2016-12-07. Drones help monitor health of giant sequoias.
By Robert Sanders, UC Berkeley News.
2009 May 28. RELEASE: 09-124 NASA SATELLITE DETECTS RED GLOW TO MAP GLOBAL OCEAN PLANT HEALTH. Excerpt: WASHINGTON -- Researchers have conducted the first global analysis of the health and productivity of ocean plants using a unique signal detected by NASA's Aqua satellite. Ocean scientists can now remotely measure the amount of fluorescent red light emitted by phytoplankton and assess how efficiently these microscopic plants turn sunlight and nutrients into food through photosynthesis. Researchers also can study how changes in the global environment alter these processes at the center of the ocean food web.
...Phytoplankton account for half of all photosynthetic activity on Earth and play a key role in the balance of carbon dioxide in the atmosphere. The health of these marine plants affects the amount of carbon dioxide the ocean can absorb from the atmosphere and how the ocean responds to a changing climate.
"This is the first direct measurement of the health of the phytoplankton in the ocean," said Michael Behrenfeld, a biologist who specializes in marine plants at Oregon State University. "We have an important new tool for observing changes in phytoplankton every week, all over the planet."
...Using the Moderate Resolution Imaging Spectroradiometer (MODIS) on NASA's Aqua satellite, scientists have now observed "red-light fluorescence" over the open ocean. MODIS is the first instrument to observe this signal on a global scale.
...Scientists previously used satellite sensors to track the amount of plant life in the ocean by measuring the amount and distribution of chlorophyll. "Chlorophyll gives us a picture of how much phytoplankton is present," said co-author Scott Doney, a marine chemist from the Woods Hole Oceanographic Institution in Woods Hole, Mass. "Fluorescence provides insight into how well they are functioning in the ecosystem."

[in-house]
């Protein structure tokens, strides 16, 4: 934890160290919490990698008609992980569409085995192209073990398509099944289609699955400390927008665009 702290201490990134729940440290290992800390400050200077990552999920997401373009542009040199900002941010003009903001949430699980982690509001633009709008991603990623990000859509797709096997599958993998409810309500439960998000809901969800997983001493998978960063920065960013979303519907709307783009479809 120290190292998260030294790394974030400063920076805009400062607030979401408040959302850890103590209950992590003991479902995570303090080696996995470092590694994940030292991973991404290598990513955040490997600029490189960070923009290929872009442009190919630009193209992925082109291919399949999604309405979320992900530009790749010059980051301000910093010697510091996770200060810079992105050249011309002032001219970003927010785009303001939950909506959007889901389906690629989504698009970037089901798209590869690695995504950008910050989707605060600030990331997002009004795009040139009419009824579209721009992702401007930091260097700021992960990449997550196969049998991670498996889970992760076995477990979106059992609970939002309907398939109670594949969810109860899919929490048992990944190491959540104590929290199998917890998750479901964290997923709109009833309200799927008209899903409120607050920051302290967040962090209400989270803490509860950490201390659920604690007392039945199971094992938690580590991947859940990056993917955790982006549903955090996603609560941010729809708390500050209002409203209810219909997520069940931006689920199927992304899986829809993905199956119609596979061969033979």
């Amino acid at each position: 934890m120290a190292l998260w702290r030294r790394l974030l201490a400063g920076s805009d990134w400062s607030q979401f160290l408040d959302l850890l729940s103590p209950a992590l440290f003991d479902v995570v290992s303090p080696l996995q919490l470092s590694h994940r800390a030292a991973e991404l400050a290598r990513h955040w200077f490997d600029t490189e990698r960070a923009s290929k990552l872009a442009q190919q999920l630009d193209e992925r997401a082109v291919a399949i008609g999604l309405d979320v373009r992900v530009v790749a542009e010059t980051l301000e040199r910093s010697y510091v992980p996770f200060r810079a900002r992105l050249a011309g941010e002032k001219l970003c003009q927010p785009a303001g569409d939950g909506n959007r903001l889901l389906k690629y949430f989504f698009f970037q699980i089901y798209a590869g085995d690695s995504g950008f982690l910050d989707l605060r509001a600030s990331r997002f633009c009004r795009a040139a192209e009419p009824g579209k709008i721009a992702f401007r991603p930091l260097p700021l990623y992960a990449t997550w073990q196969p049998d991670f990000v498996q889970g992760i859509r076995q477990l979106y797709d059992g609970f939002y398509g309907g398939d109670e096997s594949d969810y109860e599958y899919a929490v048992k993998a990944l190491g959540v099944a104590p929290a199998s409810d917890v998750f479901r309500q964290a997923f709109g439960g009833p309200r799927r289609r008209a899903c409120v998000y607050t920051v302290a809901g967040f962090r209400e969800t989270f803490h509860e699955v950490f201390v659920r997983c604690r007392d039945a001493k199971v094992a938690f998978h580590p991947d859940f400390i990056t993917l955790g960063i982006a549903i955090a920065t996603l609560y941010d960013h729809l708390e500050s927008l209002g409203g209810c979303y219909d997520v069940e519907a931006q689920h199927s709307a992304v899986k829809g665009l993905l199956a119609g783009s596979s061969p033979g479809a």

With this new measurement, the scientists discovered large areas of the Indian Ocean where phytoplankton were under stress from iron deficiency. They were surprised to see large portions of the ocean "light up" seasonally as phytoplankton responded to a lack of iron in their diet. The amount of fluorescence increases when phytoplankton have too little iron, a nutrient in seawater. Iron reaches the sea surface on winds blowing dust from deserts and other arid areas, and from upwelling currents. ...
2005 Feb. TERRA TURNS FIVE. Five years ago NASA's Terra satellite began measuring Earth's vital signs with a combination of accuracy, precision, and resolution the world had never before seen. Today, Terra completes the fifth year in what was scheduled to be at least a six-year mission to advance understanding of Earth's climate system, and to help improve our quality of life.
2005 Jan 11. NASA RELEASE: 05-018. NASA Free Computer Model Available to Classrooms. A free NASA global climate model is available for high school and university desktop computers. The Educational Global Climate Model (EdGCM), available for both Windows and Mac platforms, incorporates a 3-D climate model developed at NASA's Goddard Institute for Space Studies (GISS), New York. ... It runs on a desktop computer to allow teachers and students to conduct experiments identical to those scientists run on supercomputers to simulate past and future climate changes. "The real goal of EdGCM is to allow teachers and students to learn more about climate science by participating in the full scientific process, including experiment design, running model simulations, analyzing data, and reporting on results via the Web," said Mark Chandler, lead researcher for the EdGCM project from Columbia University, New York. For more information about the EdGCM, visit: http://www.edgcm.org to download EdGCM softwarefrom the Internet.
GLOBAL GARDEN GETS GREENER In the last two decades of the twentieth century, in many parts of the global garden, the climate grew warmer, wetter, and sunnier, and despite a few El Niño-related setbacks, plants flourished for the most part. A team of eight scientists from across the country worked for almost a year and half to pull together satellite data on vegetation and ground- and satellite-based climate observations.